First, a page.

How to Attract Butterflies But Not Bees To Your Yard

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Everyone loves butterflies – they can really help to ‘complete’ the look of a garden or backyard! They also have a huge part to play in helping with pollination, too. However, attracting butterflies sometimes means using the same techniques that we would use to attract bees. Is there a safe, humane and easy way to attract butterflies, not bees, to your backyard?

Attracting butterflies without bees to your yard or garden is as simple as choosing appropriate flowers and plants. Some will attract butterflies and repel bees outright – and if you’re serious about keeping buzzing insects away from your garden, this is the route to take.

Let’s consider a few plants and flowers that will bring in the butterflies, and will also likely keep bees away, too.

Flowers and plants that attract butterflies, not bees

Thankfully, there are indeed flowers that attract butterflies, but that deter bees. Butterflies, on the whole, don’t tend to be as fickle as bees when it comes to available plants – various hydrangeas are fantastic for attracting butterflies, for example. Finding the balance between lots of butterflies and a few bees, however, can sometimes be tricky.

It’s down to shape, smell and color, most of all – so let’s break this all down.

Blooms

The general rule of thumb for blooms that bees avoid is to plant flowers that are not considered practical for them. For example, the average bee will likely head towards a bloom that’s easy for them to walk on while sipping nectar – roses and poppies, meanwhile, are unlikely to offer this kind of support, regardless of their scent and pollen potential.

Do also think about planting flowers that only ever bloom nocturnally. As diurnal animals, bees are unlikely to ever come across them – and you can still benefit from sweet-smelling flowers that look wonderful in the dusk. Superb nocturnal bloomers include honeysuckle, petunia, and some species of phlox. However, you still may get some butterfly visitors despite their nocturnal blooming.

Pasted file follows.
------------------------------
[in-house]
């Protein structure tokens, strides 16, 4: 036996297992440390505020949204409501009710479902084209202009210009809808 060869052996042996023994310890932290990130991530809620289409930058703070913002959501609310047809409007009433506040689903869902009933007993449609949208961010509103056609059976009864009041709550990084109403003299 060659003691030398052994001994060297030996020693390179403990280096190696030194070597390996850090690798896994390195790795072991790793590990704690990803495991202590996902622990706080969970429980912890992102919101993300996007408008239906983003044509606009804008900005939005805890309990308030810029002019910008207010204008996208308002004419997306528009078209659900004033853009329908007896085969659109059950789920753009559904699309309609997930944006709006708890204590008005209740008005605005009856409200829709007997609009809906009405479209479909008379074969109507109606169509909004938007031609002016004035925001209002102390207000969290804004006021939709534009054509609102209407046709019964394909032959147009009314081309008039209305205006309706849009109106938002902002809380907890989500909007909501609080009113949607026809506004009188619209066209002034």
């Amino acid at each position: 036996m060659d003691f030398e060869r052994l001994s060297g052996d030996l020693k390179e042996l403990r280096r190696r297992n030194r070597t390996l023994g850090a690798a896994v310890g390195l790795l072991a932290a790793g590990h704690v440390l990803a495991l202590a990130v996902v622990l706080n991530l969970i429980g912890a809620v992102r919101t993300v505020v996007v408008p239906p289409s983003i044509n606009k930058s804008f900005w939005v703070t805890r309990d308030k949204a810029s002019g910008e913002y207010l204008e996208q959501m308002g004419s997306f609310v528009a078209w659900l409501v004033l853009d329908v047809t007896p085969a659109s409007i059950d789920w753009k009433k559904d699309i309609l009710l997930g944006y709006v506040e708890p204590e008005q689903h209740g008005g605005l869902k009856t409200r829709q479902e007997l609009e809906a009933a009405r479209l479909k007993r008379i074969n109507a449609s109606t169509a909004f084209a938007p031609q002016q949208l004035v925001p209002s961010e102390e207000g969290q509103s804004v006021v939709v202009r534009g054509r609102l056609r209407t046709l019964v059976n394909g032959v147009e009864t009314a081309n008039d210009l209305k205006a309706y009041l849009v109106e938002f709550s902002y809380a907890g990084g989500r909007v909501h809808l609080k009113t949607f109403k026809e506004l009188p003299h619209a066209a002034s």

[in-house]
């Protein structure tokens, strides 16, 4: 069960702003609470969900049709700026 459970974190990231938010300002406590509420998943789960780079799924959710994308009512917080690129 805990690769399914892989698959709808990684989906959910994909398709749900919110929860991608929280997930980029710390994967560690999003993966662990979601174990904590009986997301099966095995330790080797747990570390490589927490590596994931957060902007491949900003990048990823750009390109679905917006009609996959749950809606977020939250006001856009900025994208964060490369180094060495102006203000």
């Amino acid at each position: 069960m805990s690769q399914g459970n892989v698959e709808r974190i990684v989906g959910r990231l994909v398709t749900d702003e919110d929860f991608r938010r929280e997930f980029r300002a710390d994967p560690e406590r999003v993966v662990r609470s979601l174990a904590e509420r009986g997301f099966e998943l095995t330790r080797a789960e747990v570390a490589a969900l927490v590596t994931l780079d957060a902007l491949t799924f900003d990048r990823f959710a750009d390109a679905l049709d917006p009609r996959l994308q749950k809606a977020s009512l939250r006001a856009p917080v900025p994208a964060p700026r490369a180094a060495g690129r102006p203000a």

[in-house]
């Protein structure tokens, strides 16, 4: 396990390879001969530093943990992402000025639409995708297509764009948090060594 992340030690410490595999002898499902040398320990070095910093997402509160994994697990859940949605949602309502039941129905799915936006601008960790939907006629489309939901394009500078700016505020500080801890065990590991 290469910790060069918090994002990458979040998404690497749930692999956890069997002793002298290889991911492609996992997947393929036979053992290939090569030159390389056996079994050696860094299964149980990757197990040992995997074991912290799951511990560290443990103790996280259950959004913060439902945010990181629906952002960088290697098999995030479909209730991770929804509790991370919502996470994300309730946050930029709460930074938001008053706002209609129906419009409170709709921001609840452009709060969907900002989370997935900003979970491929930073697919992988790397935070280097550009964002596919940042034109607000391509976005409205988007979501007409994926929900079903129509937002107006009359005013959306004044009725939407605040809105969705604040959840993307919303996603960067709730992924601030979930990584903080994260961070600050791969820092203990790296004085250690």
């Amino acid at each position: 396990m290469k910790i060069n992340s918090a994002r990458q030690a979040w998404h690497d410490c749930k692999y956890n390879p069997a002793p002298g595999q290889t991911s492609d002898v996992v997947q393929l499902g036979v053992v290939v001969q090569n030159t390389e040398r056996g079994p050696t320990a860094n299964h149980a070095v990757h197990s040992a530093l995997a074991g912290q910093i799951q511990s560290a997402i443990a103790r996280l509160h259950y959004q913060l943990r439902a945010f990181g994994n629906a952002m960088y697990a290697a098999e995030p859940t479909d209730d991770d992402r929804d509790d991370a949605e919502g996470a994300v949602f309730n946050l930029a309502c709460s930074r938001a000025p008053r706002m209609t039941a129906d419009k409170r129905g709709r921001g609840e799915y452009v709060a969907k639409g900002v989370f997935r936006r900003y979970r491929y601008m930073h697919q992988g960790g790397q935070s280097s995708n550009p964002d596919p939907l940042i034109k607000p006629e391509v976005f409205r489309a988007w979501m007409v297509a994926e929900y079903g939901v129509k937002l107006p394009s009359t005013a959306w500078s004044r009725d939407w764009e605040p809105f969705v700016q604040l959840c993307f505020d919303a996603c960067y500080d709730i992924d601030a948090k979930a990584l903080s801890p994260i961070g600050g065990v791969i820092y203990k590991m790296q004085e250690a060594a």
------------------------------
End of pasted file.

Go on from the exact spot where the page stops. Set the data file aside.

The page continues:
Finally, consider those flowers that pollinate dependent on wind, not on insects. It’s unlikely bees will show interest in these blooms, as they have evolved without relying on each other. Plants that flower and spread their seed on the breeze include the pussy willow tree, and the dandelion (and who hasn’t blown out a dandelion to help it pollinate?).

Colors

Butterflies love all kinds of red blooms, but bees are not keen. Believe it or not, this is largely thanks to the fact that bees can’t see red! Reddish colors tend to be dull, almost lifeless to their eyes – meaning they’re unlikely to make a literal beeline for them. However, you can safely expect a butterfly or two to flutter across a patch of red flowers with abandon. 

Blooms such as poppies, peonies, and zinnias are great starting points if you want to bring butterflies but not bees to your yard. However, avoid red flowers that are highly scented, as the smell alone could attract local bee populations. The point here is to remove the visual attraction, but olfactory attraction is still possible (bees are still highly sensitive despite their color blindness!).

Scents

As mentioned, a bee’s sense of smell is one of its biggest assets. Therefore, it stands to reason that you should start planting flowers bees hate the fragrances of. Unfortunately, you don’t really have much of a choice in this regard. However, bees tend to dislike added scents (such as peppermint oil, citronella or even garlic powder) as opposed to those produced by natural spray.